On Friday, February 21, 2020, East Georgia State College hosted the 2020 Economic Outlook Luncheon, locally sponsored by the Swainsboro/Emanuel County Chamber of Commerce and Joint Development Authority.
The Georgia Economic Outlook series annually draws several thousand influential business and governmental leaders to luncheons around the state. Directed by the Terry College of Business at the University of Georgia, this popular program has become the most comprehensive and detailed look at the future economy in Georgia.
The guest speaker at the event was Dr. Jeffrey M. Humphreys, the director of Economic Forecasting at the University of Georgia Terry College of Business. Dr. Humphreys serves as director of the Selig Center for Economic Growth at the University of Georgia Terry College of Business. The Selig Center is an endowed economic forecasting and market research center. For 23 years, he has written the “State of the Economy” column for Georgia Trend magazine. He also serves as a member of Gov. Kemp’s Council of Economic Advisors and previously served on Gov. Deal’s Council of Economic Advisors.
In his speech, Dr. Humphreys spoke about the economy in Georgia and what the future looks like for the state. He said that it is predicted that employment will slow in 2020. This would be the second straight year for an employment slow down. He continued by saying that there is positive economic growth, but it is also expected to be slower. Dr. Humphreys outlined the six economy drivers: consumer spending, the federal reserve, home building, projects already in the pipeline, higher defense spending, and above average population growth.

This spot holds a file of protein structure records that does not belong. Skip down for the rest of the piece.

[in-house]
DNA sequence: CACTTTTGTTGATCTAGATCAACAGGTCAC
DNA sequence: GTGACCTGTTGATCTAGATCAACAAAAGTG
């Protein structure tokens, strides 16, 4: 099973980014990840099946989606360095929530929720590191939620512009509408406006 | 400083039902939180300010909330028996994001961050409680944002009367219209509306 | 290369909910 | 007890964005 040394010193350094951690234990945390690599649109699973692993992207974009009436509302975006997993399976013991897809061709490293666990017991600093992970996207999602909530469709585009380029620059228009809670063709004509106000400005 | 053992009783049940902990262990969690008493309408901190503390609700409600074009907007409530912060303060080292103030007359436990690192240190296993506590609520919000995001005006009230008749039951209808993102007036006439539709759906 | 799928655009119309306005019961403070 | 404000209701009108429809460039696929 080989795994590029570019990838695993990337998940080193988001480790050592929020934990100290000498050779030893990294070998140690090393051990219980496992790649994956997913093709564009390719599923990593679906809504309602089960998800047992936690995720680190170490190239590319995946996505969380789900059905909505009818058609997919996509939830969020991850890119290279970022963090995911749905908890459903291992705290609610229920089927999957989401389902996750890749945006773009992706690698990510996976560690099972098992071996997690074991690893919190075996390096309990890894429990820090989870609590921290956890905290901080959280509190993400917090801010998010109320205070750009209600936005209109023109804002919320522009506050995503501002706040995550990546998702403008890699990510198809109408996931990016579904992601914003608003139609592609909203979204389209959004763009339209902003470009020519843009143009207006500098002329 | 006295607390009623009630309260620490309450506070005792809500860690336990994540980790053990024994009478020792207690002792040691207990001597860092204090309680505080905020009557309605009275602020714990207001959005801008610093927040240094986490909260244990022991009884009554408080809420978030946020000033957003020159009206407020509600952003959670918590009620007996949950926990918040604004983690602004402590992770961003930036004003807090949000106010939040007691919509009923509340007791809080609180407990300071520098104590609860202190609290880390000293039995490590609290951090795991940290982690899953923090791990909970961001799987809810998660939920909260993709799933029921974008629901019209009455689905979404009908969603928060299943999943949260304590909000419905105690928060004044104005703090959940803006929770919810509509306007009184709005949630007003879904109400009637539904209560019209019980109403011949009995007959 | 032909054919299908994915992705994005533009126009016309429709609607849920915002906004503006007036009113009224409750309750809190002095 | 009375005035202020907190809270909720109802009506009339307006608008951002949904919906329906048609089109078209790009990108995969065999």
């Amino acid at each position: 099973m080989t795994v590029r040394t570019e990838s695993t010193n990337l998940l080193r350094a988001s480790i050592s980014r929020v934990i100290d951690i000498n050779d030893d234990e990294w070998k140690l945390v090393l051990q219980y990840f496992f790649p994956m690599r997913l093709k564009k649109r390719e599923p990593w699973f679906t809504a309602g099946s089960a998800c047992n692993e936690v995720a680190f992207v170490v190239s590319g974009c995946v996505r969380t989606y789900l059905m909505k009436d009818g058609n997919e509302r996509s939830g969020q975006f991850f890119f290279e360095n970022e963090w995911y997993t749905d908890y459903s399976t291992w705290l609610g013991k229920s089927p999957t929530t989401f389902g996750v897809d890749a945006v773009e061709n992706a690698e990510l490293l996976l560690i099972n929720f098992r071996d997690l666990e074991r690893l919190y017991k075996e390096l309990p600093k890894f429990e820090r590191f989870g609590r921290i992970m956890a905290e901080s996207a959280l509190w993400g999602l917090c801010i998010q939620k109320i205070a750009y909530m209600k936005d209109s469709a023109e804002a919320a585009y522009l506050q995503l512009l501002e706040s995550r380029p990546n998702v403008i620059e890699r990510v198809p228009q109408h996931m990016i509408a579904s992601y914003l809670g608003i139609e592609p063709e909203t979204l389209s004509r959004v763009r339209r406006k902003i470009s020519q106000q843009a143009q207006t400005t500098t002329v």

Ken Warnock, the CEO of the Swainsboro-Emanuel County Chamber of Commerce Joint Development Authority, spoke about Emanuel County’s 2020 economic outlook.
He said there were several new and exciting events related to economic development that occurred in 2019. Warnock said seven companies completed expansions during the year accounting for 335 new jobs. Those jobs were in food processing, timber operations, machine manufacturing, healthcare, food service sectors, and retail merchandising.
“No companies completed or even implemented any type of workforce reduction in their operations for the year,” said Warnock.
Warnock said with four major expansions of existing industries coming online in the second and third quarters of 2020, Emanuel County is on track to add an additional 200 new jobs in these periods alone for the new year. The Emanuel County Development Authority is currently working on 28 projects, 16 of which are active prospects, eight are construction or construction related, six are site related, 10 are real estate related, and six are work force related.
He then went on to mention two new major businesses opening in 2019, Wincore Windows and Doors and America Knits. Warnock gave an update on the industrial parks in the county and the new retail businesses that have opened their doors.
“The outlook for 2020 is promising for Emanuel County,” said Warnock. “By the third quarter of 2020 we will be completing, approximately $7.5 million of infrastructure improvements that are now under construction at our parks. These projects will complete water and sewer systems and service at the I-16 park and the new 297 industrial park, as well as upgraded entrances to these two parks. You may have seen the new water tower at the I-16 Industrial Park completed in the third quarter of 2019 and the sewer force main being constructed along the US 1 corridor between Swainsboro and the I-16 Industrial Park. These two systems will serve the I-16 park and could potentially serve the US 1/I-16 interchange, in the near future, for additional retail development at this key intersection.”
Warnock said with the planned expansions of Wincore, and America Knits, along with the expansions in existing healthcare, CNC manufacturing, food processing and packaging, and timber processing sectors, the potential for significant growth in the job market for 2020 is promising.